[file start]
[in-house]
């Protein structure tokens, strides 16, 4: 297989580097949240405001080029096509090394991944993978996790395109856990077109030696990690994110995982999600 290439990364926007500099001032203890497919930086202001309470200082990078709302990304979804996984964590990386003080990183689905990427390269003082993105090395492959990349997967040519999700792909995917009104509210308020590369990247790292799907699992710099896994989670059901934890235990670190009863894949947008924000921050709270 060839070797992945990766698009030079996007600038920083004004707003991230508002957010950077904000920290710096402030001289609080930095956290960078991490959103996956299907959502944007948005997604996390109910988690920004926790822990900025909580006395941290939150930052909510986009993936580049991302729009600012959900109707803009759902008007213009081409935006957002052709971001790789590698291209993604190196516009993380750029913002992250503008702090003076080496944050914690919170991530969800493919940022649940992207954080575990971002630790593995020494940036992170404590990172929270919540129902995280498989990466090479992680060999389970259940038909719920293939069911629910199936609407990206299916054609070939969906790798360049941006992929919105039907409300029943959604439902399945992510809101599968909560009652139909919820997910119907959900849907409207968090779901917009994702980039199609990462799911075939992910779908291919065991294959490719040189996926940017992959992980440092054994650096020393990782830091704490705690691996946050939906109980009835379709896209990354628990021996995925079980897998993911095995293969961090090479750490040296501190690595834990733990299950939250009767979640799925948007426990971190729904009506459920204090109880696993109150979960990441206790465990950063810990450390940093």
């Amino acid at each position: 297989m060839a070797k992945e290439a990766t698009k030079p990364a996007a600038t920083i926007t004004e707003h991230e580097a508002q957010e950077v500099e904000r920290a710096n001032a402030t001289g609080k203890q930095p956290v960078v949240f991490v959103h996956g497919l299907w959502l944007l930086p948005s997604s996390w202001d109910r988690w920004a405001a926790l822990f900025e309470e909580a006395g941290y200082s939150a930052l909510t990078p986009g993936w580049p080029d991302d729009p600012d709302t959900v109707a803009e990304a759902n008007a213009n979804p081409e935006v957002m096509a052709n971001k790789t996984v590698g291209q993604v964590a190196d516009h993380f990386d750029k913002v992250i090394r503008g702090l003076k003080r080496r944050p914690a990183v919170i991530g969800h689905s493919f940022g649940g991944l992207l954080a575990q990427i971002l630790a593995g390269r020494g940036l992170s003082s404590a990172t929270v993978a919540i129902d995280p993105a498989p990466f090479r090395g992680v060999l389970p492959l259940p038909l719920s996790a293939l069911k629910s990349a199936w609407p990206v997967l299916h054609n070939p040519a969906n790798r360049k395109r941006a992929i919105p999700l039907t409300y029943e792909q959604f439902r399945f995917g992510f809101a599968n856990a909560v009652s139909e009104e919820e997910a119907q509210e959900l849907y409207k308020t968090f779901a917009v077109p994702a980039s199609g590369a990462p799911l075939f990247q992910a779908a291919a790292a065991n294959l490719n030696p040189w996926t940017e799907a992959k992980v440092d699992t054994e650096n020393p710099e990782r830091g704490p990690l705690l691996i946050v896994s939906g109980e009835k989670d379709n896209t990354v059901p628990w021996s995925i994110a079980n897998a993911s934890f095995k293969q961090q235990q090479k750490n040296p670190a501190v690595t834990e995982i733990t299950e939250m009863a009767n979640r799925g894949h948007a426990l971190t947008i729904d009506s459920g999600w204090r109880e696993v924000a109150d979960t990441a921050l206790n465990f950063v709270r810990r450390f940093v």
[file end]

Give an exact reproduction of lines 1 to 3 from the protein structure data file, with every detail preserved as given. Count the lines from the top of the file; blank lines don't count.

[in-house]
């Protein structure tokens, strides 16, 4: 297989580097949240405001080029096509090394991944993978996790395109856990077109030696990690994110995982999600 290439990364926007500099001032203890497919930086202001309470200082990078709302990304979804996984964590990386003080990183689905990427390269003082993105090395492959990349997967040519999700792909995917009104509210308020590369990247790292799907699992710099896994989670059901934890235990670190009863894949947008924000921050709270 060839070797992945990766698009030079996007600038920083004004707003991230508002957010950077904000920290710096402030001289609080930095956290960078991490959103996956299907959502944007948005997604996390109910988690920004926790822990900025909580006395941290939150930052909510986009993936580049991302729009600012959900109707803009759902008007213009081409935006957002052709971001790789590698291209993604190196516009993380750029913002992250503008702090003076080496944050914690919170991530969800493919940022649940992207954080575990971002630790593995020494940036992170404590990172929270919540129902995280498989990466090479992680060999389970259940038909719920293939069911629910199936609407990206299916054609070939969906790798360049941006992929919105039907409300029943959604439902399945992510809101599968909560009652139909919820997910119907959900849907409207968090779901917009994702980039199609990462799911075939992910779908291919065991294959490719040189996926940017992959992980440092054994650096020393990782830091704490705690691996946050939906109980009835379709896209990354628990021996995925079980897998993911095995293969961090090479750490040296501190690595834990733990299950939250009767979640799925948007426990971190729904009506459920204090109880696993109150979960990441206790465990950063810990450390940093």
């Amino acid at each position: 297989m060839a070797k992945e290439a990766t698009k030079p990364a996007a600038t920083i926007t004004e707003h991230e580097a508002q957010e950077v500099e904000r920290a710096n001032a402030t001289g609080k203890q930095p956290v960078v949240f991490v959103h996956g497919l299907w959502l944007l930086p948005s997604s996390w202001d109910r988690w920004a405001a926790l822990f900025e309470e909580a006395g941290y200082s939150a930052l909510t990078p986009g993936w580049p080029d991302d729009p600012d709302t959900v109707a803009e990304a759902n008007a213009n979804p081409e935006v957002m096509a052709n971001k790789t996984v590698g291209q993604v964590a190196d516009h993380f990386d750029k913002v992250i090394r503008g702090l003076k003080r080496r944050p914690a990183v919170i991530g969800h689905s493919f940022g649940g991944l992207l954080a575990q990427i971002l630790a593995g390269r020494g940036l992170s003082s404590a990172t929270v993978a919540i129902d995280p993105a498989p990466f090479r090395g992680v060999l389970p492959l259940p038909l719920s996790a293939l069911k629910s990349a199936w609407p990206v997967l299916h054609n070939p040519a969906n790798r360049k395109r941006a992929i919105p999700l039907t409300y029943e792909q959604f439902r399945f995917g992510f809101a599968n856990a909560v009652s139909e009104e919820e997910a119907q509210e959900l849907y409207k308020t968090f779901a917009v077109p994702a980039s199609g590369a990462p799911l075939f990247q992910a779908a291919a790292a065991n294959l490719n030696p040189w996926t940017e799907a992959k992980v440092d699992t054994e650096n020393p710099e990782r830091g704490p990690l705690l691996i946050v896994s939906g109980e009835k989670d379709n896209t990354v059901p628990w021996s995925i994110a079980n897998a993911s934890f095995k293969q961090q235990q090479k750490n040296p670190a501190v690595t834990e995982i733990t299950e939250m009863a009767n979640r799925g894949h948007a426990l971190t947008i729904d009506s459920g999600w204090r109880e696993v924000a109150d979960t990441a921050l206790n465990f950063v709270r810990r450390f940093v």